Bill Burnett and Dave Evans, co-directors of the Stanford Life Design Lab, run down how designers approach problems and how you can get more out of work and life by using a designer’s mind-set.
Design thinkers start out curious, keep open, flexible minds, try out different solutions to see what happens and learn from their mistakes. They seek solutions to solve short- and long-term problems simultaneously. If you feel stuck at your job, designers Bill Burnett and Dave Evans, co-directors of the Stanford Life Design Lab, offer designer-minded steps to first change your attitude, then your results.
The authors detail the specific approach designers take to problem-solving. Not every exercise will apply to you, but they offer a sound resource for improving your work life.
Reviewers found much to appreciate in Burnett’s and Evans’s method. Writing about Designing Your Work Life, the New York Times said, “Life has questions. They have answers…Learn how to find a fulfilling career…Learn how to better navigate life’s big-moment decisions and kill your ‘wicked problems dead’.” Publishers Weekly wrote, “Perhaps the book’s most important lesson is that the only failure is settling for a life that makes one unhappy.”
Burnett and Evans list the aspects of the mind-set designers develop, and urge you to apply them to crafting a more meaningful work experience: Be curious; try stuff; reframe problems; know it’s a process; ask for help; and tell your story.
Life, Burnett and Evans say, with a certain lack of originality, is a journey. They remind you that no destination exists in which you will, magically, be completely happy. They recommend accepting your situation, designing a path forward and keeping a “Good Work Journal” to keep track of what you like about your work and what engages you.
“Workview” and “Lifeview”
Your workview, Burnett and Evans detail, reflects the meaning and values you equate with good work, and your understanding of how work relates to money. Your lifeview explores these issues in relation to your life, your relationships and a higher power.
Money, impact and expression – three different ways for people to measure what they make, at work and in their lives. It’s a good way to measure how successful you are.Dave Evans, Bill Burnett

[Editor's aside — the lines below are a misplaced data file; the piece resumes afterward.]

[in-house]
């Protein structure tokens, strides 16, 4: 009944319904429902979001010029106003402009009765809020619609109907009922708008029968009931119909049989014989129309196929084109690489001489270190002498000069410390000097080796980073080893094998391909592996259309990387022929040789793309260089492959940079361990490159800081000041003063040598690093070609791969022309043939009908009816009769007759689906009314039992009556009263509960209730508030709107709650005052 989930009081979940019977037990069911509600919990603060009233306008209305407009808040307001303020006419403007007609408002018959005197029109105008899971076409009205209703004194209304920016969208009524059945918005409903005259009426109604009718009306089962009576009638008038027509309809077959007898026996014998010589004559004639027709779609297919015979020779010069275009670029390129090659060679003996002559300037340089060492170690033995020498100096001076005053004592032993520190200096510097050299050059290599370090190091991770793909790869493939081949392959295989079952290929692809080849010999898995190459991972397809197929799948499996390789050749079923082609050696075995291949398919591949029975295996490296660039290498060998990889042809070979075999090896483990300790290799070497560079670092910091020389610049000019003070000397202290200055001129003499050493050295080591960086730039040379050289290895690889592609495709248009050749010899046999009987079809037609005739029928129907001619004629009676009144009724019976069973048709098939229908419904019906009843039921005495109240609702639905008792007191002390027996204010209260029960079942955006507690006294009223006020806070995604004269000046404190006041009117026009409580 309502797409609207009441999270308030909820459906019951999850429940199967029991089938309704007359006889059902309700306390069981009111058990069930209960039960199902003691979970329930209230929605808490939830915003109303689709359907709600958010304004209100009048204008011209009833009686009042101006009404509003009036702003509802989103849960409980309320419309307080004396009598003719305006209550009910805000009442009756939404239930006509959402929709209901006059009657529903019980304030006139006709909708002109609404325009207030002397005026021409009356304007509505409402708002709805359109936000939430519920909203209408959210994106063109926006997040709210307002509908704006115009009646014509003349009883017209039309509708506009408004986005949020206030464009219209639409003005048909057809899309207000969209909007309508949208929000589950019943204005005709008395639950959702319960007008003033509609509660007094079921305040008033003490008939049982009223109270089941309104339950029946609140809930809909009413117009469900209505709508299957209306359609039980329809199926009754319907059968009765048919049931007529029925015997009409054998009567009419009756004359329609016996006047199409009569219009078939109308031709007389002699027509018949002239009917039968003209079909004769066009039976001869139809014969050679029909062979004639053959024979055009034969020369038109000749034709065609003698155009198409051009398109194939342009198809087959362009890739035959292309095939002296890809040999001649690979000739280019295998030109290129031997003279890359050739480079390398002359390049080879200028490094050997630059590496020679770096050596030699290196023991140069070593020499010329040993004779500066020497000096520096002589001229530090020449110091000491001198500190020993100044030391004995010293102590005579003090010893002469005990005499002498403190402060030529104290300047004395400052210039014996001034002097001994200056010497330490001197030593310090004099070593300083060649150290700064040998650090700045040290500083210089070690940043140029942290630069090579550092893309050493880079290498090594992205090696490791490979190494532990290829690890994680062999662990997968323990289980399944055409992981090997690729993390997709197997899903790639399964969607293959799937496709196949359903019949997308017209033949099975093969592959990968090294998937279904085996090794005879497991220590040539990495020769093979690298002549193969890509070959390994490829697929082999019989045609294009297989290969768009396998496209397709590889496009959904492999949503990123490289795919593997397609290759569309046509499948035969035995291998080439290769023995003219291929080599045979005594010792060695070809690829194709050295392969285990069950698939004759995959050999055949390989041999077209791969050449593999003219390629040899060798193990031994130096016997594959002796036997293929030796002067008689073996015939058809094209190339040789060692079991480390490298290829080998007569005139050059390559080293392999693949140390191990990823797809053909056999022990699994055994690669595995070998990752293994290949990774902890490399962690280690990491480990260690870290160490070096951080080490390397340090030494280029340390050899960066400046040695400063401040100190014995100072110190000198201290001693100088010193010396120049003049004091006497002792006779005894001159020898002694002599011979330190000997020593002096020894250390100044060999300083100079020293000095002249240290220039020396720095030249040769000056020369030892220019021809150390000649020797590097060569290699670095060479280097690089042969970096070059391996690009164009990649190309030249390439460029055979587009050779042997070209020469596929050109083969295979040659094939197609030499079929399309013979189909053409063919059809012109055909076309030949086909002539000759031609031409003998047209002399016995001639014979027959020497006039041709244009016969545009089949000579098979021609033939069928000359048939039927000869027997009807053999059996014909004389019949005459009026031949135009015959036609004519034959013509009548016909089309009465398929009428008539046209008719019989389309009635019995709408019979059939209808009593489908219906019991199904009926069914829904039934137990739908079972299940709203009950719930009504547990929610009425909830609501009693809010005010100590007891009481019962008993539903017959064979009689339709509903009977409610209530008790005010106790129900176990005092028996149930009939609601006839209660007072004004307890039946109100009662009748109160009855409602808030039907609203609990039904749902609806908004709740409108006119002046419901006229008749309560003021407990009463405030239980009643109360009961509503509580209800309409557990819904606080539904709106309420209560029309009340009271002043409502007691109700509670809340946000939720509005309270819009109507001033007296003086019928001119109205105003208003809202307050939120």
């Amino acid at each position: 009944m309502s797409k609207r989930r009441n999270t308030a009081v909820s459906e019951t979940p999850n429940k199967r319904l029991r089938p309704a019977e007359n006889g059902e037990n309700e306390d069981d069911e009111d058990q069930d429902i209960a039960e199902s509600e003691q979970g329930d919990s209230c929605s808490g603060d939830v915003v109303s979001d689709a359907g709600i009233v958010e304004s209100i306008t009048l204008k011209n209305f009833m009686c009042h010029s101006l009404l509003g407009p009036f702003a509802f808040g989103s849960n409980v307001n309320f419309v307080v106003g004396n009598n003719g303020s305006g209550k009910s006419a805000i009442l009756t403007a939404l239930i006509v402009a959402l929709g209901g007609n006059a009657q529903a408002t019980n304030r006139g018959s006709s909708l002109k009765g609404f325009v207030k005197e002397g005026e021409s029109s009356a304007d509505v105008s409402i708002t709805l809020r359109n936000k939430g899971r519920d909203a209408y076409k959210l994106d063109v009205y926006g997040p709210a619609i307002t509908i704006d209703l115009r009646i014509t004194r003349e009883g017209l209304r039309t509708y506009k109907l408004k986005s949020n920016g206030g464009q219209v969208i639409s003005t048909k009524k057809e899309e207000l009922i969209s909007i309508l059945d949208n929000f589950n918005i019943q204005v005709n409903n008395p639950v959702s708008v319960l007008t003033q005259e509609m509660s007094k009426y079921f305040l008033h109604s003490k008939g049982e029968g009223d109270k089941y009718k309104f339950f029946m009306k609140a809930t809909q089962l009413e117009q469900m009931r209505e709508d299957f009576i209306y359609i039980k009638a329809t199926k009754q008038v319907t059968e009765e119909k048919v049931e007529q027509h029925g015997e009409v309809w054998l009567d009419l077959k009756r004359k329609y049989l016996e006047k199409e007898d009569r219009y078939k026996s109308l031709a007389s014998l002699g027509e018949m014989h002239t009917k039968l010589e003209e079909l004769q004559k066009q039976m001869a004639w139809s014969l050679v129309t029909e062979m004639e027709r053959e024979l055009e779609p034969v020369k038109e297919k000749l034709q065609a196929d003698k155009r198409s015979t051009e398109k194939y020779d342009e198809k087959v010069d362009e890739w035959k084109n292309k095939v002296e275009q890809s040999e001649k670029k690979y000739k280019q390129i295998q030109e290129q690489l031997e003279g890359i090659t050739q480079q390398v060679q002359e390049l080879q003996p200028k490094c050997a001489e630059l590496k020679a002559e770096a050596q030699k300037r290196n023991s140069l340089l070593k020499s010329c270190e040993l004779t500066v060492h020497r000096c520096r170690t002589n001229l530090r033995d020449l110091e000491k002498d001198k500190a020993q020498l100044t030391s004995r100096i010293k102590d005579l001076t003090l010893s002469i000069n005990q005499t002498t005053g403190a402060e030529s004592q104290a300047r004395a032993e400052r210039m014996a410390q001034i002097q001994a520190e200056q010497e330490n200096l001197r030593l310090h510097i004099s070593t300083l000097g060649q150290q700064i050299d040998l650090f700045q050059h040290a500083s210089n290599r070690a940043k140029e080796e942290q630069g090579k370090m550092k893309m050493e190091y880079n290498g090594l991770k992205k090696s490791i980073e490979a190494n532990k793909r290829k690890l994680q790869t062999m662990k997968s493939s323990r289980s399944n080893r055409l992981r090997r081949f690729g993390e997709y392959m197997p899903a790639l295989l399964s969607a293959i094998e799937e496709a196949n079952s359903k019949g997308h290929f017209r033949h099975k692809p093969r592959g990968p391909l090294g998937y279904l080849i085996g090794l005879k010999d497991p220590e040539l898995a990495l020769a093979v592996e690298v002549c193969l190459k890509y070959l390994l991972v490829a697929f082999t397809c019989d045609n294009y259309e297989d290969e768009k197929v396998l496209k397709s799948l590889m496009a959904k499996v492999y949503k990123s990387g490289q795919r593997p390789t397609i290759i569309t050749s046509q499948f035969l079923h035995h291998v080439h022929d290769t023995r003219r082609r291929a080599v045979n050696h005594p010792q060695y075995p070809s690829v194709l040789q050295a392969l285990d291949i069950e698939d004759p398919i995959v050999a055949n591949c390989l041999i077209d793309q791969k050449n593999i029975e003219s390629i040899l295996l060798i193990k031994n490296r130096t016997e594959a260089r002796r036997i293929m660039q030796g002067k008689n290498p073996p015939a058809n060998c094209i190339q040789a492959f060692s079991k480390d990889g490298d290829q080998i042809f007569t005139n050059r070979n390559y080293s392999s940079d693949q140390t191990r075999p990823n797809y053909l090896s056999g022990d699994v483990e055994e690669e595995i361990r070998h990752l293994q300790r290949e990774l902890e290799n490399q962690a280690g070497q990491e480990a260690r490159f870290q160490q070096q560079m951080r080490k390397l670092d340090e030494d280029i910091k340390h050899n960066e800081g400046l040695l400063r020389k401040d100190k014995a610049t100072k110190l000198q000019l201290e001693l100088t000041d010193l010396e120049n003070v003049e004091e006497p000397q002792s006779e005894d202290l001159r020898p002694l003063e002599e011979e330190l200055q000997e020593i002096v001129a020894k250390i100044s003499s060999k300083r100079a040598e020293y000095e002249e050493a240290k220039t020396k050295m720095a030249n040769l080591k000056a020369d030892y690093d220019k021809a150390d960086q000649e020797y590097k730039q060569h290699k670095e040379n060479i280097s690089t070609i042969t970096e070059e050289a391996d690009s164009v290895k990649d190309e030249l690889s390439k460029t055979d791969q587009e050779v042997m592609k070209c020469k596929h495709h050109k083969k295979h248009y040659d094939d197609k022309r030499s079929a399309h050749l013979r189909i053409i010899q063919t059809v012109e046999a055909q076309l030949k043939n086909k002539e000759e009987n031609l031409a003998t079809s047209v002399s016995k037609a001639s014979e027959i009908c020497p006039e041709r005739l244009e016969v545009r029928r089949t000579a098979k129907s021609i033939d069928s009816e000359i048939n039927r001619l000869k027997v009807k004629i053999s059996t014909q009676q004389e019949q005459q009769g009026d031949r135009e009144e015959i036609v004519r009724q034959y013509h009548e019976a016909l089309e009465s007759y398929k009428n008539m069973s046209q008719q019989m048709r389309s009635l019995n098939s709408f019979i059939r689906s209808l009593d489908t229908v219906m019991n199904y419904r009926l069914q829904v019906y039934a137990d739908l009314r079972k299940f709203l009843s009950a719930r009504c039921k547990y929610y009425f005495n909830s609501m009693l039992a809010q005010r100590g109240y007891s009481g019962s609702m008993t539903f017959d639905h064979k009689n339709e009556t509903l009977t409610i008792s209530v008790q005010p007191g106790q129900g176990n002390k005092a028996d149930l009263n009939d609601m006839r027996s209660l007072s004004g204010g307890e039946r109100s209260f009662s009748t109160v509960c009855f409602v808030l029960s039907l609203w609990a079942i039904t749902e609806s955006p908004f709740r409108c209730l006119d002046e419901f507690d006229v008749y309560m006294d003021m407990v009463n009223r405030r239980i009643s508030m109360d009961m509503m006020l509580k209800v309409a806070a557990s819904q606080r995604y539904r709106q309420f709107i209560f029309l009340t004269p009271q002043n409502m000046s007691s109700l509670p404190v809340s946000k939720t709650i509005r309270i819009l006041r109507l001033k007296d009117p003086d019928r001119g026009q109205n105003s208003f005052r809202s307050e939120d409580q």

Many people believe they deserve lots of money for doing what they love. In fact, Burnett and Evans lament, that’s rare. Jobs are how you make money, they clarify, and are separate from your life.
Burnett and Evans show their understanding of realpolitik when they suggest you must understand your organization’s power dynamics. To grow your own influence, they recommend contributing to your company’s success in a way that matches its goals while garnering recognition for you.
Certain people are the brokers of yes.Dave Evans, Bill Burnett
Among the authors’ more perceptive guidance is their plainspoken statement that, during an office power play or values crisis, you should keep your head down. Usually, they write, these struggles resolve themselves – and, in the aftermath, you can align with whoever cleans up the mess.
You, Burnett and Evans insist, must always choose to quit and never have quitting thrust upon you. They cast quitting as a positive, generative choice. Generative quitters design their way out of jobs they no longer want. They reframe the move as an opportunity to pivot from a job well done to a new chapter.
Once you’ve lined up your next job, the authors stress, never burn your bridges. They further advocate that you help the person who gets your job succeed.
Burnett and Evans counsel starting with a sideline to your current job and growing the future you imagine.
The next level means finding your own clients. Once you like the way your business is shaping up, set up a workflow. Raise your rates over time. Outsource parts of the work for a reasonable markup. That helps you grow your work capacity. If you want top pay, the authors disclose, give your clients an experience that is above and beyond the ordinary.
Original and Not
Burnett and Evans have an enviable work record of almost unbroken success. They teach at one of the most prestigious business schools in the world, and like other professors there, parlayed a popular class into a series of bestsellers. Many of their ideas are original and practicable. Many are regrettably familiar to any reader of business self-help books. Whether their guidance will help you or not may depend on your level of experience in the business world. The authors spend most of their days talking to students, and the advice they offer here seems to be aimed at that demographic. For those just entering the world of work, they offer sound tactics and a few counterintuitive suggestions worth following. For those with more experience, Burnett and Evans will shed little new light.
Companion guides by Burnett and Evans include Designing Your Life and the Designing Your Life Workbook.